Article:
Inspenet, November 18, 2023.
The Canadian emissions monitoring company, GHGSat , launched a satellite called Vanguard, with the aim of detecting for the first time from space carbon dioxide (CO 2 ) emissions from specific facilities such as coal plants and steel mills.
The launch was carried out from Vandenberg Space Force Base in California, as reported by GHGSat. This space technology is increasingly being used to hold polluting industries accountable for their contributions to climate change.
The data collected by GHGSat is available for sale , both to industrial emitters interested in reducing their emissions and to governments and scientists.
Vanguard will build on the expanding network of satellites that are already detecting plumes of methane, a greenhouse gas that is difficult to identify due to its invisibility as it tends to escape from a variety of small sources, such as pipelines, drilling sites and farms. As for CO 2 , which makes up almost 80% of greenhouse gas emissions from human activities in the United States, it is typically released into the atmosphere from large-scale industrial sources, such as power plants.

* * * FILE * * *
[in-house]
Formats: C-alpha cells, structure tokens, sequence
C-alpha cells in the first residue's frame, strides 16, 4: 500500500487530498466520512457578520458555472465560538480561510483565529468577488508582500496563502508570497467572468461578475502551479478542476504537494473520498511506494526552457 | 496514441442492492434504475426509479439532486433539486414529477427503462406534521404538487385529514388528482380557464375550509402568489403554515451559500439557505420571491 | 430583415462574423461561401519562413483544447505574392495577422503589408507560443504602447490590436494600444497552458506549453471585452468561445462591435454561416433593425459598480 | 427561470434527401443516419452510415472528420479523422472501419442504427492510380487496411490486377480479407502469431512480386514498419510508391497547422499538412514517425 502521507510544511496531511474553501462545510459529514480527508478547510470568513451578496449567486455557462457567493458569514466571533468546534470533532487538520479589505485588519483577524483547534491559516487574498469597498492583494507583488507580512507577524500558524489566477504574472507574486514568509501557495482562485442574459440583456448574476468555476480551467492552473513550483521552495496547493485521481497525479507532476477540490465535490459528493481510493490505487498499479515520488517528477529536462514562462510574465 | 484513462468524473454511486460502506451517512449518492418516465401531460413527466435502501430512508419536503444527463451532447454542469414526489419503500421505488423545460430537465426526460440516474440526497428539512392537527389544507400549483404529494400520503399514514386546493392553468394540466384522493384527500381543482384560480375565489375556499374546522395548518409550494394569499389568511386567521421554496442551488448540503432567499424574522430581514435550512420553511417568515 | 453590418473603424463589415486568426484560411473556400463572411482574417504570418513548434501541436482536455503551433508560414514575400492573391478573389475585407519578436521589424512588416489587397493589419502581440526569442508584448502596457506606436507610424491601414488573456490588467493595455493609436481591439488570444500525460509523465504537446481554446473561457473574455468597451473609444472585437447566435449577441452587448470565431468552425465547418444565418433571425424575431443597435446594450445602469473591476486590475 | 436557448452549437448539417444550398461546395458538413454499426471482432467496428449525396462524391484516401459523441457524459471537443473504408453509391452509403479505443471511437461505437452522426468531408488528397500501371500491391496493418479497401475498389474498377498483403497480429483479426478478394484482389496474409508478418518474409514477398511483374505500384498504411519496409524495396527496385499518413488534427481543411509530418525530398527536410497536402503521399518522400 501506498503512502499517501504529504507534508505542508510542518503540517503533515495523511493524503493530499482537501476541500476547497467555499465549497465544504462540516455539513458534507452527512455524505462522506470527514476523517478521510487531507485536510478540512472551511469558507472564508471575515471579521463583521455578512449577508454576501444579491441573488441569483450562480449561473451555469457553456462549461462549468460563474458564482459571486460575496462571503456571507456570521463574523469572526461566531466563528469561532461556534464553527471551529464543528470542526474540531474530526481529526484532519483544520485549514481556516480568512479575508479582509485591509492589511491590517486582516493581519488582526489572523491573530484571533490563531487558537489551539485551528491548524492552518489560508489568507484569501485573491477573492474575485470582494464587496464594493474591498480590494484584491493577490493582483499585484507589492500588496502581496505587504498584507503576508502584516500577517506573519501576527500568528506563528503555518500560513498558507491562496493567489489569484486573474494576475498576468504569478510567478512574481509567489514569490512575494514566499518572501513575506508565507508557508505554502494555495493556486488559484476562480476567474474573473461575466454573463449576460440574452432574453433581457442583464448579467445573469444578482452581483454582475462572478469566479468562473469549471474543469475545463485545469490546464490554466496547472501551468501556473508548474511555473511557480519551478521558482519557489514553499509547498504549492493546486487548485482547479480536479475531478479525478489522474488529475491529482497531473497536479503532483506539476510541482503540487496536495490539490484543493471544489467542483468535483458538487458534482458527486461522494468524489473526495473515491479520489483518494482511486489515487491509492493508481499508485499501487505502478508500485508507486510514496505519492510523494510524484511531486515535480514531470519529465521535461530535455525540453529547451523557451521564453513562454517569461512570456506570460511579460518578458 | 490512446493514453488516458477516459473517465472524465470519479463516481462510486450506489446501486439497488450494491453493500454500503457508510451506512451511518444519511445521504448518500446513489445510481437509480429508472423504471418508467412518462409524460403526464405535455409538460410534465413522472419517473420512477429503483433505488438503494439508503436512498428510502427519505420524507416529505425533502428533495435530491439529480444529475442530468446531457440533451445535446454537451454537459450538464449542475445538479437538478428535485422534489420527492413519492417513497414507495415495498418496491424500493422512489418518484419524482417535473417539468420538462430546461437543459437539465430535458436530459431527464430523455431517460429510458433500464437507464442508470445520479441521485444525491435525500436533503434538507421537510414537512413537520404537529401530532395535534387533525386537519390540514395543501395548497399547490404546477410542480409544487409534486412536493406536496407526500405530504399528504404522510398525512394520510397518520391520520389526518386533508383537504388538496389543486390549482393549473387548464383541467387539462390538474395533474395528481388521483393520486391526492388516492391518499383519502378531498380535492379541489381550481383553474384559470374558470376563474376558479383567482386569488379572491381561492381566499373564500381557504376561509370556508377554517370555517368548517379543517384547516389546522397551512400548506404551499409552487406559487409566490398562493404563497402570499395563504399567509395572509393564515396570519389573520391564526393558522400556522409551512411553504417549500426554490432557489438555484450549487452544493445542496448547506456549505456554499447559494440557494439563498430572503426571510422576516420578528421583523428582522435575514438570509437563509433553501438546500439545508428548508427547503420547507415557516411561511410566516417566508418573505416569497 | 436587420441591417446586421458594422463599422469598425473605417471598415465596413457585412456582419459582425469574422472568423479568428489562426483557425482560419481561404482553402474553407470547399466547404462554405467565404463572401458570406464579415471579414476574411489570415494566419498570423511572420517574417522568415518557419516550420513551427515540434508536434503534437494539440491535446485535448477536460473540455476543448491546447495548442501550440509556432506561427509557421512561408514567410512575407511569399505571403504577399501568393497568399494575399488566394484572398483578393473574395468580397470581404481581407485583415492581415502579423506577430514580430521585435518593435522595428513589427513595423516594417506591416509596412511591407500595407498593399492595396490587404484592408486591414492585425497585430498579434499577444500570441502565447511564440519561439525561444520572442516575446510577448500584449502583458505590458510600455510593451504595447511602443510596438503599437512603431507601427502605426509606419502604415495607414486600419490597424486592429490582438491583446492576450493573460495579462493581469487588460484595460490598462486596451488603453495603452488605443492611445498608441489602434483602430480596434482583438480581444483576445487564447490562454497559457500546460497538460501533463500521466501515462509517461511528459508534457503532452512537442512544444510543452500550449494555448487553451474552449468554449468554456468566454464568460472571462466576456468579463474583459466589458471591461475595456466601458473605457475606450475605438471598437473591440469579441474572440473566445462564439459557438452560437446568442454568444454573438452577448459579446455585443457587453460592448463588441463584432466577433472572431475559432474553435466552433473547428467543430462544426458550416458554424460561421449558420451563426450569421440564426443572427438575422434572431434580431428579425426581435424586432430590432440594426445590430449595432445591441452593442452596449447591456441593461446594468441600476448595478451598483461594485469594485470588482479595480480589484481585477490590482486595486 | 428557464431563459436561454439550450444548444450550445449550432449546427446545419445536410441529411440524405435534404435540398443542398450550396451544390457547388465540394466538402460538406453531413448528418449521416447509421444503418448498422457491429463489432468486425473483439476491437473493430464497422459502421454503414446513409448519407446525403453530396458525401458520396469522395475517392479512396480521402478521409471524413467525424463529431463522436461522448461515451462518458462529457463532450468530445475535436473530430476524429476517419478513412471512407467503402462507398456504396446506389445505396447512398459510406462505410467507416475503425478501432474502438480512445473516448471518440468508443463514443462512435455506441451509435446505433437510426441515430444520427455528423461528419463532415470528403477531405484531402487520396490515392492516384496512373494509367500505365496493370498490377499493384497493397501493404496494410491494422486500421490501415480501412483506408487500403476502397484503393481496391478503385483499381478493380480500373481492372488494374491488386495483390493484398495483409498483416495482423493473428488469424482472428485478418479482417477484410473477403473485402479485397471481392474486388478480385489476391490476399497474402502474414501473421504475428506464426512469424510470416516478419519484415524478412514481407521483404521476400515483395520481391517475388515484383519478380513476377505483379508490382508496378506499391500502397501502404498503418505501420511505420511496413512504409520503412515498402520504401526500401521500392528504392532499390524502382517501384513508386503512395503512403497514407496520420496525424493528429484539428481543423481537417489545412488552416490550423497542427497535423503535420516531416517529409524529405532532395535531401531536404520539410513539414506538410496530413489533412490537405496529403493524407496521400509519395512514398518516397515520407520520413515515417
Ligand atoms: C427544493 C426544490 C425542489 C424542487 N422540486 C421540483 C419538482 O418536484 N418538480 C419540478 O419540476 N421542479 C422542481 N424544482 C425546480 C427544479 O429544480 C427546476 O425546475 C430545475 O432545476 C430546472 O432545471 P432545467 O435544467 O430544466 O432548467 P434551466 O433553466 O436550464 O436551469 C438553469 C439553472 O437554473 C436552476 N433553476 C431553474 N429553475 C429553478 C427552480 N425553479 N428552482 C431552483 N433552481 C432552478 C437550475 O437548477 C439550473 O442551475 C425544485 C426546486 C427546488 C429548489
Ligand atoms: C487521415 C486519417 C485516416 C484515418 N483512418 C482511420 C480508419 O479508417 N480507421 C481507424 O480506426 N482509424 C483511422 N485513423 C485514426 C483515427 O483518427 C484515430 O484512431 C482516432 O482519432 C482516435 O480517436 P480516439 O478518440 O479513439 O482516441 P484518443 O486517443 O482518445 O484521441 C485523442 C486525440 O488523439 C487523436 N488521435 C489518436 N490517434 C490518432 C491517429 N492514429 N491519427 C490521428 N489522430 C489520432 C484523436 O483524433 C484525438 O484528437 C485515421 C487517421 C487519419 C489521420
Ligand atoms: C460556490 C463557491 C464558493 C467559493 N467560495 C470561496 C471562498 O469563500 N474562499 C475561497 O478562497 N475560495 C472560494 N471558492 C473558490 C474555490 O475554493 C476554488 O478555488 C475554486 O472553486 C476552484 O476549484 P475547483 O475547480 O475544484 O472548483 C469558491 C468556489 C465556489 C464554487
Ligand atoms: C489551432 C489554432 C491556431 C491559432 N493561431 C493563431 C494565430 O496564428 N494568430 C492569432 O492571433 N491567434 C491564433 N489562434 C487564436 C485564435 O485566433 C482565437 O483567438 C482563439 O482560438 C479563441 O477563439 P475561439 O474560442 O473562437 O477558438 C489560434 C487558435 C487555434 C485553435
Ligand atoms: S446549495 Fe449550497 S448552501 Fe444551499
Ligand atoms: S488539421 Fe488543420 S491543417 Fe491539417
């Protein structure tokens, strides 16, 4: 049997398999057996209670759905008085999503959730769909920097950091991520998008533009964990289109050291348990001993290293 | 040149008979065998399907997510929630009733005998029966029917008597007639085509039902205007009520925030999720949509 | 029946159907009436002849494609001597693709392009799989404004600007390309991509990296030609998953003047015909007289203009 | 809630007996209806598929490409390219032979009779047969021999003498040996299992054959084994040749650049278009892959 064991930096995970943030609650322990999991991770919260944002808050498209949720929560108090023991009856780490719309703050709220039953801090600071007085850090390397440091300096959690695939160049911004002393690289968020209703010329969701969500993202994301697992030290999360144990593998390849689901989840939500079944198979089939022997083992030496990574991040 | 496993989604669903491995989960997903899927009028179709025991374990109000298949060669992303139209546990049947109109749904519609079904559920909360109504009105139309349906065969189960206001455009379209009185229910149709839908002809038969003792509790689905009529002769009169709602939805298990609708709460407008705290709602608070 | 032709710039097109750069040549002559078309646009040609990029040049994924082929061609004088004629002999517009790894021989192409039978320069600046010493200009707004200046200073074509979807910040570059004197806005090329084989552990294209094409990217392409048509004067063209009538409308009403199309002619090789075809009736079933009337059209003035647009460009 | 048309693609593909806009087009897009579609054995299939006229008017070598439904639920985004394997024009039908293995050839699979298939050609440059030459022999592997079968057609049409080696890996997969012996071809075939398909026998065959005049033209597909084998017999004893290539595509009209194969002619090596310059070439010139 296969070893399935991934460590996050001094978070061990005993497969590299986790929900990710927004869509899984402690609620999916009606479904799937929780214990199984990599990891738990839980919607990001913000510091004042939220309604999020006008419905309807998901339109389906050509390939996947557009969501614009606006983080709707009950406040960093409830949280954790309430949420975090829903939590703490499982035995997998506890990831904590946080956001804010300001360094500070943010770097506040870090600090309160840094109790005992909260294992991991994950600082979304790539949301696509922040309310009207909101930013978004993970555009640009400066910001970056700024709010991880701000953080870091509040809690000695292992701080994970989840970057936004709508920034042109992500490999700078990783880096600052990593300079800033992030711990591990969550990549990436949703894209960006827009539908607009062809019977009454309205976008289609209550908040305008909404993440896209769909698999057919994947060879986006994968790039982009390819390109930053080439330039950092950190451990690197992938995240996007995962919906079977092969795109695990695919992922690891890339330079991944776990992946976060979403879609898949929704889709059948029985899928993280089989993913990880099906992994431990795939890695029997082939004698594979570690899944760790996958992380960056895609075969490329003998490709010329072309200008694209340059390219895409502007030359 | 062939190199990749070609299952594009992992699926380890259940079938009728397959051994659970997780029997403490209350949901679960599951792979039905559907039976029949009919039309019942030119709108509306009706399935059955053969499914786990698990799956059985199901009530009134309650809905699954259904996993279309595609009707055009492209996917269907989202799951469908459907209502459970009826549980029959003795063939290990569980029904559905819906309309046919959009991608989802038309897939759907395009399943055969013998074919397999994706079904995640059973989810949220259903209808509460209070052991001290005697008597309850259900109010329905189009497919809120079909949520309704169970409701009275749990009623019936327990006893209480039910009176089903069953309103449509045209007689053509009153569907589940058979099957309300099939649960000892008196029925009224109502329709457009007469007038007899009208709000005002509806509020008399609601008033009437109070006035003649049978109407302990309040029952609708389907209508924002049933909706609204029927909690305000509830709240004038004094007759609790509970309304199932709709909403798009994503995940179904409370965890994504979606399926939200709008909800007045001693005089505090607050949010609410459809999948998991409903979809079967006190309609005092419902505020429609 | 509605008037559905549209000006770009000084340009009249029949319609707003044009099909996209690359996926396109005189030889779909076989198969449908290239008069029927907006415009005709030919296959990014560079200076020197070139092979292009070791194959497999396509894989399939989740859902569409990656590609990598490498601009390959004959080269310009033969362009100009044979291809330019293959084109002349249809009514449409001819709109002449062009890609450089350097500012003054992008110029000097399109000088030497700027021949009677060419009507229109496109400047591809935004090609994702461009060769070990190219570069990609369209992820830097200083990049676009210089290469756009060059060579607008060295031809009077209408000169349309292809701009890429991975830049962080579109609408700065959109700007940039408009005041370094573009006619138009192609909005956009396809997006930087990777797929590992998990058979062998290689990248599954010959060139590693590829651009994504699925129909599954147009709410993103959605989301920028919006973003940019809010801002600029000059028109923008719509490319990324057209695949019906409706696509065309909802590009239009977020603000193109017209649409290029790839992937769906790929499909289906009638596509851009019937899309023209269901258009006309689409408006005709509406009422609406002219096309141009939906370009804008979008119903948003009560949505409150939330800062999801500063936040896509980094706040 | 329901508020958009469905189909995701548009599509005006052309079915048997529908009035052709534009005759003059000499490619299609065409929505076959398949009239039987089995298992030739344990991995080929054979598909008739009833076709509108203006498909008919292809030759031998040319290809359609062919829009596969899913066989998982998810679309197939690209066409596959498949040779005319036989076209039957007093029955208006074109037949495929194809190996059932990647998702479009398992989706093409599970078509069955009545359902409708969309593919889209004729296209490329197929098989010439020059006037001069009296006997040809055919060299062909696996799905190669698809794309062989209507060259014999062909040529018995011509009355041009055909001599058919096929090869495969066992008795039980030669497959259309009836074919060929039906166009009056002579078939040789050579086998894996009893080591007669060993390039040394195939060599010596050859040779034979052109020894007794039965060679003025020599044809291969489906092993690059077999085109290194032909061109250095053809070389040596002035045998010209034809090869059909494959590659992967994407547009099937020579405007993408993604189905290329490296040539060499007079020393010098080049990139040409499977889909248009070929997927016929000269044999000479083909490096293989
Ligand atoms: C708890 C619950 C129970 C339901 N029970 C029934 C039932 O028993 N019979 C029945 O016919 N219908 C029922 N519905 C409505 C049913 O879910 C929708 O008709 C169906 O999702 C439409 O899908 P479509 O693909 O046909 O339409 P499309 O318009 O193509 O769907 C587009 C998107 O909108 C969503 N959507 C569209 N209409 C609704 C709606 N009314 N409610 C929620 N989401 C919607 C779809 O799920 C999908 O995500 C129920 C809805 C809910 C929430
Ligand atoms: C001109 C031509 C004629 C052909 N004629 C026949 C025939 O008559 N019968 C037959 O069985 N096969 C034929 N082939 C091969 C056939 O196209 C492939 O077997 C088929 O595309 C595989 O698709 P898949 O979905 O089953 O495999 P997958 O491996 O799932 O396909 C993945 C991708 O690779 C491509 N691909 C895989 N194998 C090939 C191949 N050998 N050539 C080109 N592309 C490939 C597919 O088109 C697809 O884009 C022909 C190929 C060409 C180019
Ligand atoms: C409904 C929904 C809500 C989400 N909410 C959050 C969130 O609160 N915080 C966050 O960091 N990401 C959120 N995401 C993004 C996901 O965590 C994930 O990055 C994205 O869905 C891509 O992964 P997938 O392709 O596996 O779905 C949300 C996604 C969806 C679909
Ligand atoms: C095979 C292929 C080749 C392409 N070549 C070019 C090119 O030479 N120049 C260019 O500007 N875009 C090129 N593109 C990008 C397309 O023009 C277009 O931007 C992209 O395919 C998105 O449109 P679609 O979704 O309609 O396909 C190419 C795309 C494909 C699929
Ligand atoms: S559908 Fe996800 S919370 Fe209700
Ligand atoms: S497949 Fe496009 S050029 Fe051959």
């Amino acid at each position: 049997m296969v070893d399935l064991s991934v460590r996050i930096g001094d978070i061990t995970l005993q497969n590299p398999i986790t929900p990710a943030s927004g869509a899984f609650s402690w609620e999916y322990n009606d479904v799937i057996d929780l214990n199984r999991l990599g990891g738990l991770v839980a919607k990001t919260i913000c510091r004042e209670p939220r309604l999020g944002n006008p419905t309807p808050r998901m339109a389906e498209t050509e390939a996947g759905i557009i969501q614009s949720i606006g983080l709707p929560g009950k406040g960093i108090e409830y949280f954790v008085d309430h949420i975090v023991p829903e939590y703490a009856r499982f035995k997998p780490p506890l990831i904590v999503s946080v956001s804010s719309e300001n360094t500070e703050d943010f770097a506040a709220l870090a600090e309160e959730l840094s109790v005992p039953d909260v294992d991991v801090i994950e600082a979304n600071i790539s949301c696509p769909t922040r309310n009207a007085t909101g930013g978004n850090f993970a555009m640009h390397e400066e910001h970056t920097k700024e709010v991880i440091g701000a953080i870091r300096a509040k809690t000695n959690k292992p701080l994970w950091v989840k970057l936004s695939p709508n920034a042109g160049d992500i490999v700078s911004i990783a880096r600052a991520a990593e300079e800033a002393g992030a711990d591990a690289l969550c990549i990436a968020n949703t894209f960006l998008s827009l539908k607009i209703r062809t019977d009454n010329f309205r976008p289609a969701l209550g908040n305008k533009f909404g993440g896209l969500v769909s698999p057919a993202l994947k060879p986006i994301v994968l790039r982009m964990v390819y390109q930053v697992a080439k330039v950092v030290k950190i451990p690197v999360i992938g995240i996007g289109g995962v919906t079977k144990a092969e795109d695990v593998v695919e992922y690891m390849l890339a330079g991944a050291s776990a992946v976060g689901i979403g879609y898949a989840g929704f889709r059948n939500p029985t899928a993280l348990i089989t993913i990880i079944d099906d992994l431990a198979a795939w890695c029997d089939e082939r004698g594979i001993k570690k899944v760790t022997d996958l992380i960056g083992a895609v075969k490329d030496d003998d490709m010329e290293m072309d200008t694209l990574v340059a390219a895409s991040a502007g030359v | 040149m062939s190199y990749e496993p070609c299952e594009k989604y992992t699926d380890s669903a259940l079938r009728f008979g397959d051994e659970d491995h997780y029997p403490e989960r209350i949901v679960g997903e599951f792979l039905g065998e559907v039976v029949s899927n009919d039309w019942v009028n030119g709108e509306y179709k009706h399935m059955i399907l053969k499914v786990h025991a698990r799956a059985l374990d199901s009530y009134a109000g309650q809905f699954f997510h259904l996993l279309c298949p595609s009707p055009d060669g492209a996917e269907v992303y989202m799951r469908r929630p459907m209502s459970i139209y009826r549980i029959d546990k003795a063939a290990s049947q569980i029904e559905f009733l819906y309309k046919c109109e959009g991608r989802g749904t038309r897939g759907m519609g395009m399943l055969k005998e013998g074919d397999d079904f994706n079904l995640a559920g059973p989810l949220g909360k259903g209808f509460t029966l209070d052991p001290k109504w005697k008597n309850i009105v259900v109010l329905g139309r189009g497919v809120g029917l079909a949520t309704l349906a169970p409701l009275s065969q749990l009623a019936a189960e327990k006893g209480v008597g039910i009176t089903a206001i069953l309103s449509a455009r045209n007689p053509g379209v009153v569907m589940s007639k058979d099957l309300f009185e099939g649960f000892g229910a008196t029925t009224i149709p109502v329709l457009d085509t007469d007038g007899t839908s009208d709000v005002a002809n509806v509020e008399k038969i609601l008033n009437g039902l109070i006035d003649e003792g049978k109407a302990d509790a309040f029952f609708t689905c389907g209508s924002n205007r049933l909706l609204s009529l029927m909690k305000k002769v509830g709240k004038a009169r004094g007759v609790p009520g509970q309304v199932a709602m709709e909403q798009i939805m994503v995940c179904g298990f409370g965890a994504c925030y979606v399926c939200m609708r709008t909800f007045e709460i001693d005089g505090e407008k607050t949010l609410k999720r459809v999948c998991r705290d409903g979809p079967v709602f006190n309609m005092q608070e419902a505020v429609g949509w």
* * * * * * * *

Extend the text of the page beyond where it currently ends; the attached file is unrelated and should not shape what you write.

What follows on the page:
Satellites currently used to monitor carbon dioxide in the atmosphere do not focus on specific emissions at the facility level, according to GHGSat. The data provided by Vanguard will help inform standard practices for tracking and measuring carbon dioxide emissions, according to Stéphane Germain, the CEO of Montreal-based GHGSat.
Satellites have shown that methane emissions far exceed estimates and according to Germain, there is a suspicion that this situation also applies to carbon dioxide. The data will help improve the accuracy of government emissions inventories as well as scientific models, and raise the quality of corporate greenhouse gas reporting to investors, according to GHGSat.
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